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Developing an individualised cross-sectoral programme based on activities of daily living to support rehabilitation of older adults with hip fracture: A qualitative study
Department of Physiotherapy and Occupational Therapy, Copenhagen University Hospital, Herlev and Gentofte, Copenhagen, Denmark; Department of Sports Science and Clinical Biomechanics, University of Southern Denmark, Odense, Denmark.
Department of Physiotherapy and Occupational Therapy, Copenhagen University Hospital, Herlev and Gentofte, Copenhagen, Denmark.
Health Promotion and Rehabilitation, Municipality of Herlev, Herlev, Denmark.
Department of Physiotherapy and Occupational Therapy, Copenhagen University Hospital, Herlev and Gentofte, Copenhagen, Denmark; Department of Sports Science and Clinical Biomechanics, University of Southern Denmark, Odense, Denmark.
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2021 (English)In: BMJ Open, E-ISSN 2044-6055, Vol. 11, no 6, article id e044539Article in journal (Refereed) Published
Abstract [en]

Objectives: To develop an individualised rehabilitation programme for personal and instrumental activities of daily living (ADL) tasks, enabling older adults with hip fractures to perform ADL safely and independently.

Design: Qualitative study inspired by the complex intervention development (Medical Research Council framework phase I) using literature search and research circles.

Settings: University Hospital of Copenhagen, Herlev and Gentofte, and Herlev and Gentofte municipalities.

Participants: One research circle with seven older adults with hip fractures, and one with seven healthcare professionals (occupational therapists and physiotherapists).

Results: Three generic categories were identified: (1) 'Challenge older adults with goal-oriented ADL tasks', (2) 'Implement strategies to enhance independent and safe performance of ADL tasks', and (3) 'Communicate the important information to the target group and across sectors'. A programme was developed and an intervention to enhance usual rehabilitation was designed comprising: an individualised intervention component consisting of five additional therapy sessions; one during hospitalisation, four in the municipality and a follow-up phone call.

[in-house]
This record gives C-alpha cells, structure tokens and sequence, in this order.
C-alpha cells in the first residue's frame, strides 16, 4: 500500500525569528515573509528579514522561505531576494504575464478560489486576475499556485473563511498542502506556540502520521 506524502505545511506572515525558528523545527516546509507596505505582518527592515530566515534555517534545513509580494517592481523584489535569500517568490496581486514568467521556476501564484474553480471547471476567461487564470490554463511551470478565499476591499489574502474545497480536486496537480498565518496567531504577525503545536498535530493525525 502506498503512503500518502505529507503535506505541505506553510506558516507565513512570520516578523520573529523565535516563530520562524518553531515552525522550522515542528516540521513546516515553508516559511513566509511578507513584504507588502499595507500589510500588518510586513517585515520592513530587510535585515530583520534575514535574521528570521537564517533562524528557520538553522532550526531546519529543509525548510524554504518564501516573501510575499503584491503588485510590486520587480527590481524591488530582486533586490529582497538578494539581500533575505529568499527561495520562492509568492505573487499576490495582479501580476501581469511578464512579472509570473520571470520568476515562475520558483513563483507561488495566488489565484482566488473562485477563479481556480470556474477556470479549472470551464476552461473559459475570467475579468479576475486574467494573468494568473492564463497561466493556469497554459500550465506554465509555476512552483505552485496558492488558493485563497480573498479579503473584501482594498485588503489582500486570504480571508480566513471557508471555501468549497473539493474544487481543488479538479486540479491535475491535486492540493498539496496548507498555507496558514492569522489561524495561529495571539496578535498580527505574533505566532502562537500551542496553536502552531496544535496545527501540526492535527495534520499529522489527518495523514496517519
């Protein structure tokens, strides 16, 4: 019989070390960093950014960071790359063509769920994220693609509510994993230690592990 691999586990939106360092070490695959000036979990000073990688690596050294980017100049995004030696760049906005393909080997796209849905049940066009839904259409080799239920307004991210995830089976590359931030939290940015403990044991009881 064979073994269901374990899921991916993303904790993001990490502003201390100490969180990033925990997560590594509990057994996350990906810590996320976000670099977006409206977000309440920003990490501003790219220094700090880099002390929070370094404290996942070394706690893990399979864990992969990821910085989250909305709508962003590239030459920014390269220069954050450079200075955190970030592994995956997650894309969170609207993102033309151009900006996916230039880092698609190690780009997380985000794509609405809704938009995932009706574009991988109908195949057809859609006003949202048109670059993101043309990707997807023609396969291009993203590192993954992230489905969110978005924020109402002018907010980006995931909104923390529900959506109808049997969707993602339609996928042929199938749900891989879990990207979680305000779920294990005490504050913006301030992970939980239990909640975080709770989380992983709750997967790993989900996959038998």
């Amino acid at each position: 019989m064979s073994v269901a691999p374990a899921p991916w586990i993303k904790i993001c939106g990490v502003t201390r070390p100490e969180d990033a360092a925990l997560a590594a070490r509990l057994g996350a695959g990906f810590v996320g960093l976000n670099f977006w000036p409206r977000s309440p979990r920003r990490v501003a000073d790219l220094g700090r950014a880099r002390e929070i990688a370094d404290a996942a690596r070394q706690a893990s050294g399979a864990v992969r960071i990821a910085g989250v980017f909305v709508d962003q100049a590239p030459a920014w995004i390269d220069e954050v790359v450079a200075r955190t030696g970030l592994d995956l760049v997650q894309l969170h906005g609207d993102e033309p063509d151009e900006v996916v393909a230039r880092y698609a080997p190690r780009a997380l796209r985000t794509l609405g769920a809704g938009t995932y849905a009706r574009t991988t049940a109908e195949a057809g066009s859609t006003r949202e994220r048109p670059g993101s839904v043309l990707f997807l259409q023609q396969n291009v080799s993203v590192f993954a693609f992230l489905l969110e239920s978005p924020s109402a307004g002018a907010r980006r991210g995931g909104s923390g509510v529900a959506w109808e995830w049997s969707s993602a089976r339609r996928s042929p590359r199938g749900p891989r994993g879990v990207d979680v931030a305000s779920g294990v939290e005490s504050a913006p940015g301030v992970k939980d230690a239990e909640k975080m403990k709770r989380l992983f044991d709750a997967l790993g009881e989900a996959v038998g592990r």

Conclusions: Engaging and integrating activities into rehabilitation treatment may support rehabilitation. Our study highlighted the need for setting individual goals and challenging older adults with hip fracture by providing guidance in strategies to enhance safe and independent performance of ADL tasks. Furthermore, the need for providing older adults with hip fracture and healthcare professionals with written and oral information about goal setting during the transitional rehabilitation phase was emphasised. Including the perspectives of older adults with hip fracture and healthcare professionals added value to the rehabilitation, and thus ensured an adequate, tangible and implementable rehabilitation programme.

Trial registration number: This article is the first of three articles inspired by Medicial Research Council guidelines. The next study is a feasibility study with the trial registration: ClinicalTrials.gov ID: NCT03828240. The results are right now being written in article. The third study is a randomised controlled trial with the trial registration: ClinicalTrials.gov ID: NCT04207788; Pre-results. 

Place, publisher, year, edition, pages
BMJ Publishing Group Ltd, 2021. Vol. 11, no 6, article id e044539
Keywords [en]
hip, qualitative research, rehabilitation medicine
National Category
Occupational Therapy
Identifiers
URN: urn:nbn:se:hj:diva-54090DOI: 10.1136/bmjopen-2020-044539ISI: 000691234300005PubMedID: 34145009Scopus ID: 2-s2.0-85108335927Local ID: GOA;intsam;54090OAI: oai:DiVA.org:hj-54090DiVA, id: diva2:1580601
Available from: 2021-07-15 Created: 2021-07-15 Last updated: 2023-08-28Bibliographically approved

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Morville, Anne-Le

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